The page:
An author and blogger has revealed how she’s now a happier and better mother after giving up her nightly wine habit that was taking over her life.
Lauren Derrett, 44, a mother-of-four from Essex started using wine to relax after the birth of her third child and found herself consuming up to a bottle a night on average and more on weekends.
She felt reassured because so many fellow mothers on social media were also enjoying ‘wine o’clock’ as a way to relax, but her children pricked her conscience by asking why she was always drinking.
After quitting alcohol at the end of December 2017, she’s been sober for more than 100 days and wants to encourage others who are concerned about their drinking to make a change.
She’s now done over 100 days sober, and although she’s had tough moments she says it’s brought her inner peace and taken away her guilt.
‘I feel more involved in family time rather than spending all my time wishing the time away so that I could get to “wine o’clock” she told Femail.
‘I have more patience, more energy, and more libido. I’ve also noticed how my first response to life is positive now, I’m actually enjoying life rather than mentally beating myself up every day for drinking or living only for the 4pm pop of a cork.’
Lauren Derrett, 44, a mother-of-four from Essex started using wine to relax after the birth of her third child
Lauren used to drink socially at family occasions and on the odd night out with friends, but never at home.
Things escalated, however, after having her third baby in early 2004,
‘I think it was because I was struggling so much with motherhood after the third that I was looking for a release,’ she explained.
After a break while pregnant with her fourth baby, she started drinking ‘an unhealthy amount a day’ again.
Lauren finally decided to give up drinking for good after boozing heavily last Christmas
The mother-of-four said her husband and children questioned why she was always drinking, but she brushed off their concerns
‘Having a drink in the evening would initially relax me,’ she said. ‘But a couple of glasses in I would feel disappointment in myself and make the promise that I would stop the following day.
‘I also had this almost ritualistic thing I’d do – I knew my cut off point was around 2/3rds of a bottle of wine. Any more than that and I knew it would make me feel rubbish the following day.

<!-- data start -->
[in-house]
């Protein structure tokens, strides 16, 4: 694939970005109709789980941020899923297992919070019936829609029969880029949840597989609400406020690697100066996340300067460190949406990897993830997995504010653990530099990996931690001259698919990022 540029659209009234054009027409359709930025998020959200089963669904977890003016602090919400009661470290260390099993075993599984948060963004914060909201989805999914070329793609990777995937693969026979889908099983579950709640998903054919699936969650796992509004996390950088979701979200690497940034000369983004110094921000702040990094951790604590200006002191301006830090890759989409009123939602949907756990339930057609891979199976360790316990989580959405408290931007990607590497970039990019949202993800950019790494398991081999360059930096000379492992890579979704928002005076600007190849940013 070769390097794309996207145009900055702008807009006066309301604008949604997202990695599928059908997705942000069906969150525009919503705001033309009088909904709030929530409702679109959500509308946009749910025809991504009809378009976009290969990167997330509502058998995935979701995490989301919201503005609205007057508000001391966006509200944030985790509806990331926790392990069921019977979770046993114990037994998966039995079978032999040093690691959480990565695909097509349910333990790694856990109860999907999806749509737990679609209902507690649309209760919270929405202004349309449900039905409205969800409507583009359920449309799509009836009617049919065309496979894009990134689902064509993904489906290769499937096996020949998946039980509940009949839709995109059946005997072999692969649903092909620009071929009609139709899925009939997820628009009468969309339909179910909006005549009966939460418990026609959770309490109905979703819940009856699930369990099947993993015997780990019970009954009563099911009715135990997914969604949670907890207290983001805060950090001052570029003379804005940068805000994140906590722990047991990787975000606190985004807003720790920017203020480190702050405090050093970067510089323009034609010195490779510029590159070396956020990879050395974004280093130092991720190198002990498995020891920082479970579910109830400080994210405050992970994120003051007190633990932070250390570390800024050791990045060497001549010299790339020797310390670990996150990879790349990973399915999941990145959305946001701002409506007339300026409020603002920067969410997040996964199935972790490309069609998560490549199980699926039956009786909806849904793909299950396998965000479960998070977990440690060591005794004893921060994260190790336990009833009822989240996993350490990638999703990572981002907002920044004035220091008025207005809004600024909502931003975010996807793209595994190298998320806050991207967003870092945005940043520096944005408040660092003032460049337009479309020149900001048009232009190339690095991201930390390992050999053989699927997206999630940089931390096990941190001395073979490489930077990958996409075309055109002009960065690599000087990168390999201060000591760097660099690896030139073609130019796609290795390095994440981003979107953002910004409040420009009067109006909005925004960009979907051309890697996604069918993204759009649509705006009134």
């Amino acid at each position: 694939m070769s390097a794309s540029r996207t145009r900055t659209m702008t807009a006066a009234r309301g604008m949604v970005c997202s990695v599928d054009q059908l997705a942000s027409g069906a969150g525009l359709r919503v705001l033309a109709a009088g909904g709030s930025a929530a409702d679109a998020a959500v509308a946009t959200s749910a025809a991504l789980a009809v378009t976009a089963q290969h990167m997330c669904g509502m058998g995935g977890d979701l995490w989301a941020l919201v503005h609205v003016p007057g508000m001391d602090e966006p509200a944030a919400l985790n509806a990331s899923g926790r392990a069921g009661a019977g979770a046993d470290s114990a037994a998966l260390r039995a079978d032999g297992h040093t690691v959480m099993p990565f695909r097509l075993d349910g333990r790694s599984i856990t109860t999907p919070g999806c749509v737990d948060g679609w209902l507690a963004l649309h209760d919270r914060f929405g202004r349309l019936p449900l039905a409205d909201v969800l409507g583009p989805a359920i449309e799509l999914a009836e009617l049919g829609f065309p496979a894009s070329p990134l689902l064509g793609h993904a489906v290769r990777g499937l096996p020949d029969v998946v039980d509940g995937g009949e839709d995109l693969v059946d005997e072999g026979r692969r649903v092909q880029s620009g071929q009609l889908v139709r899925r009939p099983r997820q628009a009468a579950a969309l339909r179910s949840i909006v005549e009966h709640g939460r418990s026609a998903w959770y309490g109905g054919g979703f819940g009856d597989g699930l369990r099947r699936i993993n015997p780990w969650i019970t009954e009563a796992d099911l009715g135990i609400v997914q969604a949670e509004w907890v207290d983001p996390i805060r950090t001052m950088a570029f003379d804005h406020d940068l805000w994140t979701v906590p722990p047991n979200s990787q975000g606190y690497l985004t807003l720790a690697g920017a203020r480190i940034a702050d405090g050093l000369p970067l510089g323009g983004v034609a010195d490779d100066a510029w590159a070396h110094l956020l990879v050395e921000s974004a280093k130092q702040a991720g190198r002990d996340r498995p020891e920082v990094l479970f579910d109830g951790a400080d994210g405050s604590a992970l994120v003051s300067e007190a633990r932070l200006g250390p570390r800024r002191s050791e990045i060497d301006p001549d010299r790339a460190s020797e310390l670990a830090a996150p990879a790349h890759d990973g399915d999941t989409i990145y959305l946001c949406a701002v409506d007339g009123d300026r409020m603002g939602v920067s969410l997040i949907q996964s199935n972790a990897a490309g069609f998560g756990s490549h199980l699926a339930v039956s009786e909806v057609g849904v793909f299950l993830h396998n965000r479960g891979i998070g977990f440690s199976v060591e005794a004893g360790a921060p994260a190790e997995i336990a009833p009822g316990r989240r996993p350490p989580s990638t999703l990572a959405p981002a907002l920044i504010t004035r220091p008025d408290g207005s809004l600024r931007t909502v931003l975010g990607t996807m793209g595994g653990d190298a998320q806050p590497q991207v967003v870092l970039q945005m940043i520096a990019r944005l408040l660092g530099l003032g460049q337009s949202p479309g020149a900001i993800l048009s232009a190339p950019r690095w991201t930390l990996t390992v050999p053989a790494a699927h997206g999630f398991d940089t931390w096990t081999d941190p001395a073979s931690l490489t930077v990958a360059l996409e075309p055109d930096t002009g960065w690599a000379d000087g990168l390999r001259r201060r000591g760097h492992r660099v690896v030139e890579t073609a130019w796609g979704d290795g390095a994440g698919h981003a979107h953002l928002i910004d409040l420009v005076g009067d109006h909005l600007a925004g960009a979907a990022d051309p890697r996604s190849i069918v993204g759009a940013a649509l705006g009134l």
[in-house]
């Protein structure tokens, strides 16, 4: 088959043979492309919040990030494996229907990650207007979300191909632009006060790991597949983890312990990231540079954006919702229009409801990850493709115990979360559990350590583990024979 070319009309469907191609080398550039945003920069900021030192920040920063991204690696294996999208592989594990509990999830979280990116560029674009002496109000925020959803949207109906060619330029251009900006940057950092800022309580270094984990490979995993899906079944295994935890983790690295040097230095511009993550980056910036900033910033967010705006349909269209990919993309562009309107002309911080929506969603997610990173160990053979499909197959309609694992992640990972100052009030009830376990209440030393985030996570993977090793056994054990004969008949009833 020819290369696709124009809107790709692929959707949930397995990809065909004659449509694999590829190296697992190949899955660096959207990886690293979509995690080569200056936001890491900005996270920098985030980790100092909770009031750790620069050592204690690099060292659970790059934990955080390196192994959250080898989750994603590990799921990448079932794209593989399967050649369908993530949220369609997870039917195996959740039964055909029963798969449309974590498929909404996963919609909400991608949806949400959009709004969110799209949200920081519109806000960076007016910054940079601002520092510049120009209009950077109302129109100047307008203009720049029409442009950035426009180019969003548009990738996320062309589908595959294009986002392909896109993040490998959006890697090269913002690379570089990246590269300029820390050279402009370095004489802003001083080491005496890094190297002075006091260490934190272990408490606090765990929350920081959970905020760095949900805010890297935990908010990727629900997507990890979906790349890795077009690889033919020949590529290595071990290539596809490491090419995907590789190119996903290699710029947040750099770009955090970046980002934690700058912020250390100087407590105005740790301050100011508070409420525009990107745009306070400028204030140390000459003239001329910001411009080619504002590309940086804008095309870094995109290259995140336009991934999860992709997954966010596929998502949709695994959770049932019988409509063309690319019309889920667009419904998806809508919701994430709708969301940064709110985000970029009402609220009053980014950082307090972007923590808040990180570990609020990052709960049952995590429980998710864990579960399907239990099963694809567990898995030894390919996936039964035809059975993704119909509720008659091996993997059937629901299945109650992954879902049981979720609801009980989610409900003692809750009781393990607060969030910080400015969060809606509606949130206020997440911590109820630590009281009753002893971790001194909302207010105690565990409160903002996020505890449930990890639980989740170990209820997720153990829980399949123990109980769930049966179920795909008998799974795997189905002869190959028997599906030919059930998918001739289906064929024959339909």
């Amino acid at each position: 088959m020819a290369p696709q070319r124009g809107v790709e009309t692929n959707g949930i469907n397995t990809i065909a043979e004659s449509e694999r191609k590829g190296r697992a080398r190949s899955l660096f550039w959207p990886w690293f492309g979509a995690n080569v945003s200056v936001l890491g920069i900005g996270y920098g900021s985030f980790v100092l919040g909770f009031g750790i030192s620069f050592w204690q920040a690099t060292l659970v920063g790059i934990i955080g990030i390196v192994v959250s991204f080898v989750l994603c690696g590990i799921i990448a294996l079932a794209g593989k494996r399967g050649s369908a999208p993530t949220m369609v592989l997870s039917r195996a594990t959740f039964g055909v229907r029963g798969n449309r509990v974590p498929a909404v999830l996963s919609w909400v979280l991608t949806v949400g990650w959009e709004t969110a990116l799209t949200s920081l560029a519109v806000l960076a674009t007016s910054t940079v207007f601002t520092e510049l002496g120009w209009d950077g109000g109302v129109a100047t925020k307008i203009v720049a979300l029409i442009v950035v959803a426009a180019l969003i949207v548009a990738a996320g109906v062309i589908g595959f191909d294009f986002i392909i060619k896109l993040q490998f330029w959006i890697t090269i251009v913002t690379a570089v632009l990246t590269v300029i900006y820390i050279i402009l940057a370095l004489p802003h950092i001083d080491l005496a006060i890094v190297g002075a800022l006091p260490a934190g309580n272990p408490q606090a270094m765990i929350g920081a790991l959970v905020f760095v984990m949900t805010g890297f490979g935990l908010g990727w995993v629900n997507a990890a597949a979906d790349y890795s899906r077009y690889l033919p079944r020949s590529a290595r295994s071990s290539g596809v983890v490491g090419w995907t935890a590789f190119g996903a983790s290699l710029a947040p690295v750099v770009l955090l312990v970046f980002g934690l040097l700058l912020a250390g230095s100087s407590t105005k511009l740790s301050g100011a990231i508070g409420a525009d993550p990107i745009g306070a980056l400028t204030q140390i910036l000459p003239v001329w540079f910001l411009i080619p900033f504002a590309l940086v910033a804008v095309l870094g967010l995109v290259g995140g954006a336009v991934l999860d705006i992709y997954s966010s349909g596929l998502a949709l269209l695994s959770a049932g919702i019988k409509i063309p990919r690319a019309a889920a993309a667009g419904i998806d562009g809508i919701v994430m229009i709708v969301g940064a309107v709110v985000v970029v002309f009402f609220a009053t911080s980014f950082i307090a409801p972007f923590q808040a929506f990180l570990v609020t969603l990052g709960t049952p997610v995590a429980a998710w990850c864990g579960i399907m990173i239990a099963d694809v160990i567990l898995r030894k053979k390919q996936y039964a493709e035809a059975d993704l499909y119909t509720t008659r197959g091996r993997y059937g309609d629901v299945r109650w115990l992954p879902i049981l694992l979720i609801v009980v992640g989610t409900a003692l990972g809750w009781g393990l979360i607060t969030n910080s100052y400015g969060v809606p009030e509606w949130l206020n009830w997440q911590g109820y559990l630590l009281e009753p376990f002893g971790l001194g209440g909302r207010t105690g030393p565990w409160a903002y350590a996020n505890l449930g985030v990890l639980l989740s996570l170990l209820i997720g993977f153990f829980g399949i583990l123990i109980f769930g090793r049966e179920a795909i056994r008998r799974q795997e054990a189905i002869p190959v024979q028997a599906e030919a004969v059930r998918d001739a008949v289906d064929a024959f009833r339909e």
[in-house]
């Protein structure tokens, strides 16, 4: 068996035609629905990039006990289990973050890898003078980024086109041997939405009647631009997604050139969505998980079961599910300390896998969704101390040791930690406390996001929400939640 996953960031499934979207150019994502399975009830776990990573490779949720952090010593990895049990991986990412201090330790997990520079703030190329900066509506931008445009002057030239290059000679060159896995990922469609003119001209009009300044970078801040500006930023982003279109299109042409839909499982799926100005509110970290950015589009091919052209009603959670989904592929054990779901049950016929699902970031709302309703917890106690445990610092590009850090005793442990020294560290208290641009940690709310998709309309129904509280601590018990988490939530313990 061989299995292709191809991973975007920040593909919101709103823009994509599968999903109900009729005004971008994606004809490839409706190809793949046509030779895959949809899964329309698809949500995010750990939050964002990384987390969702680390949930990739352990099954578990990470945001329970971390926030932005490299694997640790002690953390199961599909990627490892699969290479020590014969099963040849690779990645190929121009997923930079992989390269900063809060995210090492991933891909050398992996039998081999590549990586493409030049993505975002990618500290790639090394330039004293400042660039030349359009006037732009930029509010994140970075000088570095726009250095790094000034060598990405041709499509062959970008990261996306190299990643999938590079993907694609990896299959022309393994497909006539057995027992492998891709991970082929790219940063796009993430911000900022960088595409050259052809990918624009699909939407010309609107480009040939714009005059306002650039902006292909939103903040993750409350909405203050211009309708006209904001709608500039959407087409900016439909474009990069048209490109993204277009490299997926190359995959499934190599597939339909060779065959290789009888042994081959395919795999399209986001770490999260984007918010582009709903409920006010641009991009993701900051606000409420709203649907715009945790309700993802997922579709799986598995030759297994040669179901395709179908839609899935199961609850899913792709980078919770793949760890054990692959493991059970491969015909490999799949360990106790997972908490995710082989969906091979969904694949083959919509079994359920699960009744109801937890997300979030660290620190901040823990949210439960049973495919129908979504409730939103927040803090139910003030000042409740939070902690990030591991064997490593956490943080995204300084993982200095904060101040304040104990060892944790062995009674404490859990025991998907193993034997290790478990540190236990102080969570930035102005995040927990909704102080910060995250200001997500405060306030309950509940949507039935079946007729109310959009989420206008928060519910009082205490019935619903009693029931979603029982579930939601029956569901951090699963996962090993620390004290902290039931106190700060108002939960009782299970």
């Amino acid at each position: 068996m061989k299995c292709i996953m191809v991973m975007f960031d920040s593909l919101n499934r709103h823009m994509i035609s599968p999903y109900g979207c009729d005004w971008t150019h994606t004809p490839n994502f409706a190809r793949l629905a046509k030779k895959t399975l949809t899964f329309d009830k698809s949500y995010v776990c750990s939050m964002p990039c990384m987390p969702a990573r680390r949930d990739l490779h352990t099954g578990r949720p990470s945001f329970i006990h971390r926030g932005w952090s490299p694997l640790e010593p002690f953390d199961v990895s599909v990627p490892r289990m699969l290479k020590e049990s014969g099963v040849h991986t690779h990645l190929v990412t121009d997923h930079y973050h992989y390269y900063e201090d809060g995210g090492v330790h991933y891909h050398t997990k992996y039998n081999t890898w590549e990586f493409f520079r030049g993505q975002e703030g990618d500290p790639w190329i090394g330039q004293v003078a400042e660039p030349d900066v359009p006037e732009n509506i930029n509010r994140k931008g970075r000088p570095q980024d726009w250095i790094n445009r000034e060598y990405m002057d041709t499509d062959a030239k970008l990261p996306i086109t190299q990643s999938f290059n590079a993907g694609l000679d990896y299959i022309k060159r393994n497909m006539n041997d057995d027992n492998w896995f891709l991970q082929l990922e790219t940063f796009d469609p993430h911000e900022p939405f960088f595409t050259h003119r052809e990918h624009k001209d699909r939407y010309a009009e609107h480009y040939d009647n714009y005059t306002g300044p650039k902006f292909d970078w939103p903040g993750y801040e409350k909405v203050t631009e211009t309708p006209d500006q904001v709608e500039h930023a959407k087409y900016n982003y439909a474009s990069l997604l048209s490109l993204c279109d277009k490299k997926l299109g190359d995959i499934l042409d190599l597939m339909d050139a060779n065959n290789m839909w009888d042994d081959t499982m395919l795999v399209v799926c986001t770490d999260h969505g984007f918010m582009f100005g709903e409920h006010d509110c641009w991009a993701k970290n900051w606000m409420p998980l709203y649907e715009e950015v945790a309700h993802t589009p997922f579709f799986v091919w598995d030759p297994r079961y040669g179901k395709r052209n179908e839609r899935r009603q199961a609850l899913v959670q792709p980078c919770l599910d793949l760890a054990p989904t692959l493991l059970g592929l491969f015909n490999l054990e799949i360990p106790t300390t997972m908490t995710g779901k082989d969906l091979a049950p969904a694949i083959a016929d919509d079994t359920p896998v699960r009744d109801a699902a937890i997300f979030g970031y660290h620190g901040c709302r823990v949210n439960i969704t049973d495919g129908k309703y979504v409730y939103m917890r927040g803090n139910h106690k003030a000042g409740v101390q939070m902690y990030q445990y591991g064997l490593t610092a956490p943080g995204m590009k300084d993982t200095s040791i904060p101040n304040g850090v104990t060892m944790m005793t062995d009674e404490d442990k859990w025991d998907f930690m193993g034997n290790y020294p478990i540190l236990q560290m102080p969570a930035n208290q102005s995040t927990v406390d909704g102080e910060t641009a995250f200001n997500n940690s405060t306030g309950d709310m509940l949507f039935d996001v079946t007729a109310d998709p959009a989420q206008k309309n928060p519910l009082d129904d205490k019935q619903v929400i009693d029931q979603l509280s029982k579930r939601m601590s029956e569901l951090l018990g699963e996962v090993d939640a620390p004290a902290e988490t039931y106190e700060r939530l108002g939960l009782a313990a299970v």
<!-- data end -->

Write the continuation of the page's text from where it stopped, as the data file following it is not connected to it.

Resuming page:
‘So I would feel that I had to drink to that point before I went to bed, even on nights when I had enough at one glass I would carry on drinking until I got to 2/3rds in.
‘Thinking back, the day after, with only 1/3rd in the bottle it meant that I would have to buy another bottle that day so that I had enough for that night, almost like leaving myself with an excuse to buy more.’
Lauren sipping on a non alcoholic cocktail. She turned to sobriety accounts on social media and a book by a fellow blogger about her own experience of giving up drinking
Lauren sought reassurance from fellow mothers on social media who were using the same method of relaxing after a long day with their children.
‘Every #winetime #wineoclock made me feel part of something and almost gave me permission to carry on,’ she explained.
‘So many people posting photos of their gin, wine or prosecco told me that it was the natural order of things.
‘It told me I was just behaving the way everyone else was, it meant I didn’t have to question my behaviour, even though I knew what I was doing wasn’t healthy
‘The internal battle was strong, guilt was screaming at me daily, the guilt of what I was forcing my body to go through day after day, knowing that I was making its job so much harder and knowing that vital repair work wasn’t getting done as it had to spend every night detoxing my liver.
Lauren made herself a bracelet as a reminder that she was happily sober
I was exhausted all the time and I knew that was down to my body working overtime and the knock-on effect of my exhaustion meant less patience with my family, low libido, feelings of negativity.